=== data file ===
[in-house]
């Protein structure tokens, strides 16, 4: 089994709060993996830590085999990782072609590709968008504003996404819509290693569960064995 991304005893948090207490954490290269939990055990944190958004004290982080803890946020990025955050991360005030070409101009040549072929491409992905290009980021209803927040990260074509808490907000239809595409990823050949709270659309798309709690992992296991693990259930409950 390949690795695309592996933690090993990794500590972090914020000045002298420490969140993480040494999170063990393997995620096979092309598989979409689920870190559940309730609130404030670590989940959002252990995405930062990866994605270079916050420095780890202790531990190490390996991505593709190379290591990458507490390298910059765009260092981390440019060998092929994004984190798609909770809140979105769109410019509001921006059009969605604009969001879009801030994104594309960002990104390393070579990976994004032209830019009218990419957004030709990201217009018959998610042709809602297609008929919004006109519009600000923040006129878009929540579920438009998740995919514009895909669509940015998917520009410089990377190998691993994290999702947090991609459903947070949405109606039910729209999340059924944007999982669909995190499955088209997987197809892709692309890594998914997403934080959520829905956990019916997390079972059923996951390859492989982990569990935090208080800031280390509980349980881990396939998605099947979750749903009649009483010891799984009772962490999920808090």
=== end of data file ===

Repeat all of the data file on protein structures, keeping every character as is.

[in-house]
């Protein structure tokens, strides 16, 4: 089994709060993996830590085999990782072609590709968008504003996404819509290693569960064995 991304005893948090207490954490290269939990055990944190958004004290982080803890946020990025955050991360005030070409101009040549072929491409992905290009980021209803927040990260074509808490907000239809595409990823050949709270659309798309709690992992296991693990259930409950 390949690795695309592996933690090993990794500590972090914020000045002298420490969140993480040494999170063990393997995620096979092309598989979409689920870190559940309730609130404030670590989940959002252990995405930062990866994605270079916050420095780890202790531990190490390996991505593709190379290591990458507490390298910059765009260092981390440019060998092929994004984190798609909770809140979105769109410019509001921006059009969605604009969001879009801030994104594309960002990104390393070579990976994004032209830019009218990419957004030709990201217009018959998610042709809602297609008929919004006109519009600000923040006129878009929540579920438009998740995919514009895909669509940015998917520009410089990377190998691993994290999702947090991609459903947070949405109606039910729209999340059924944007999982669909995190499955088209997987197809892709692309890594998914997403934080959520829905956990019916997390079972059923996951390859492989982990569990935090208080800031280390509980349980881990396939998605099947979750749903009649009483010891799984009772962490999920808090």